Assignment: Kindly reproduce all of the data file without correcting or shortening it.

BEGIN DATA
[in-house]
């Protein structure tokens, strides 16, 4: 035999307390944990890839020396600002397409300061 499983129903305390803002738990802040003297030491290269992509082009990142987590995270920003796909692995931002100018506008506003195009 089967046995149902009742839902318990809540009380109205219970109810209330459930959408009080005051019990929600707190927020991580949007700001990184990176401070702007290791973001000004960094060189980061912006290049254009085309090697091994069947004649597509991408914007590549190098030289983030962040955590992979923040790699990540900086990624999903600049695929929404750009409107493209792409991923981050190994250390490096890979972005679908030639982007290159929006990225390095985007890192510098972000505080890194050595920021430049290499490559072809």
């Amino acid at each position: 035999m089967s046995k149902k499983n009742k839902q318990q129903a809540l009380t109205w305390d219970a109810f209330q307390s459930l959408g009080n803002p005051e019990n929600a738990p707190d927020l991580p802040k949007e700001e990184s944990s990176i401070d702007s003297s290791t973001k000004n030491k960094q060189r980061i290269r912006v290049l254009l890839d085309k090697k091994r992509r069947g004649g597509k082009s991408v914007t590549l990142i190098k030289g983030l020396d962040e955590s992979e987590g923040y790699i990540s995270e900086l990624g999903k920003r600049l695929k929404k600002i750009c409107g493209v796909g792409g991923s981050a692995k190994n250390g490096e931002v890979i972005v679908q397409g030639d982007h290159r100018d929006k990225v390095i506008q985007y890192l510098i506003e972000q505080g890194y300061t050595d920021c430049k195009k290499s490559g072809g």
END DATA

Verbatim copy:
[in-house]
């Protein structure tokens, strides 16, 4: 035999307390944990890839020396600002397409300061 499983129903305390803002738990802040003297030491290269992509082009990142987590995270920003796909692995931002100018506008506003195009 089967046995149902009742839902318990809540009380109205219970109810209330459930959408009080005051019990929600707190927020991580949007700001990184990176401070702007290791973001000004960094060189980061912006290049254009085309090697091994069947004649597509991408914007590549190098030289983030962040955590992979923040790699990540900086990624999903600049695929929404750009409107493209792409991923981050190994250390490096890979972005679908030639982007290159929006990225390095985007890192510098972000505080890194050595920021430049290499490559072809």
């Amino acid at each position: 035999m089967s046995k149902k499983n009742k839902q318990q129903a809540l009380t109205w305390d219970a109810f209330q307390s459930l959408g009080n803002p005051e019990n929600a738990p707190d927020l991580p802040k949007e700001e990184s944990s990176i401070d702007s003297s290791t973001k000004n030491k960094q060189r980061i290269r912006v290049l254009l890839d085309k090697k091994r992509r069947g004649g597509k082009s991408v914007t590549l990142i190098k030289g983030l020396d962040e955590s992979e987590g923040y790699i990540s995270e900086l990624g999903k920003r600049l695929k929404k600002i750009c409107g493209v796909g792409g991923s981050a692995k190994n250390g490096e931002v890979i972005v679908q397409g030639d982007h290159r100018d929006k990225v390095i506008q985007y890192l510098i506003e972000q505080g890194y300061t050595d920021c430049k195009k290499s490559g072809g």